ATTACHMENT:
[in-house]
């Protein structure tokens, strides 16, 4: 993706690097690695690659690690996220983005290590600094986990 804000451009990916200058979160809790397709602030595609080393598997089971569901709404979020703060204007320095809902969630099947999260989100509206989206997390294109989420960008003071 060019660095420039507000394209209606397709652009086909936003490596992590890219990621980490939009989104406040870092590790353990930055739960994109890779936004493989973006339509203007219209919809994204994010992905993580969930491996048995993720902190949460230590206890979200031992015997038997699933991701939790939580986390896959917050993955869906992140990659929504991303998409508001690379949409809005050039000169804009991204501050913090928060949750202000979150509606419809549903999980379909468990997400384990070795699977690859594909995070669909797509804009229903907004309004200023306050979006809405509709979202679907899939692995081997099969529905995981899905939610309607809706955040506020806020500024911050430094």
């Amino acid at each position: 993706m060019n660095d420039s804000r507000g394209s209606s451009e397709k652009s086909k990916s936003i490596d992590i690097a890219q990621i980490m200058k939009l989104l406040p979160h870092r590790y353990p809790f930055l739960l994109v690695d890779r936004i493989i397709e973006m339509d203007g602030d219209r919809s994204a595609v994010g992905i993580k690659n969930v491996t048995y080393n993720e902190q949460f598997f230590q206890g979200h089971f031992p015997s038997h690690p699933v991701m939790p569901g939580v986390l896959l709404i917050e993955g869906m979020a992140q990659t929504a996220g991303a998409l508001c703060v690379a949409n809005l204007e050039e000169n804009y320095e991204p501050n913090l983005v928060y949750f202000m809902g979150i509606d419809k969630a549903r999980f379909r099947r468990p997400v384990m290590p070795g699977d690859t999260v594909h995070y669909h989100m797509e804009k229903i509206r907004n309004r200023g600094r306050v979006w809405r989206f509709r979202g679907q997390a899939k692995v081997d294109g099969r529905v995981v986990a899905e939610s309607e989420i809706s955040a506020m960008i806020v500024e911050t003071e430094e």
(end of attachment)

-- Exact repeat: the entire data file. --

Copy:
[in-house]
């Protein structure tokens, strides 16, 4: 993706690097690695690659690690996220983005290590600094986990 804000451009990916200058979160809790397709602030595609080393598997089971569901709404979020703060204007320095809902969630099947999260989100509206989206997390294109989420960008003071 060019660095420039507000394209209606397709652009086909936003490596992590890219990621980490939009989104406040870092590790353990930055739960994109890779936004493989973006339509203007219209919809994204994010992905993580969930491996048995993720902190949460230590206890979200031992015997038997699933991701939790939580986390896959917050993955869906992140990659929504991303998409508001690379949409809005050039000169804009991204501050913090928060949750202000979150509606419809549903999980379909468990997400384990070795699977690859594909995070669909797509804009229903907004309004200023306050979006809405509709979202679907899939692995081997099969529905995981899905939610309607809706955040506020806020500024911050430094």
């Amino acid at each position: 993706m060019n660095d420039s804000r507000g394209s209606s451009e397709k652009s086909k990916s936003i490596d992590i690097a890219q990621i980490m200058k939009l989104l406040p979160h870092r590790y353990p809790f930055l739960l994109v690695d890779r936004i493989i397709e973006m339509d203007g602030d219209r919809s994204a595609v994010g992905i993580k690659n969930v491996t048995y080393n993720e902190q949460f598997f230590q206890g979200h089971f031992p015997s038997h690690p699933v991701m939790p569901g939580v986390l896959l709404i917050e993955g869906m979020a992140q990659t929504a996220g991303a998409l508001c703060v690379a949409n809005l204007e050039e000169n804009y320095e991204p501050n913090l983005v928060y949750f202000m809902g979150i509606d419809k969630a549903r999980f379909r099947r468990p997400v384990m290590p070795g699977d690859t999260v594909h995070y669909h989100m797509e804009k229903i509206r907004n309004r200023g600094r306050v979006w809405r989206f509709r979202g679907q997390a899939k692995v081997d294109g099969r529905v995981v986990a899905e939610s309607e989420i809706s955040a506020m960008i806020v500024e911050t003071e430094e």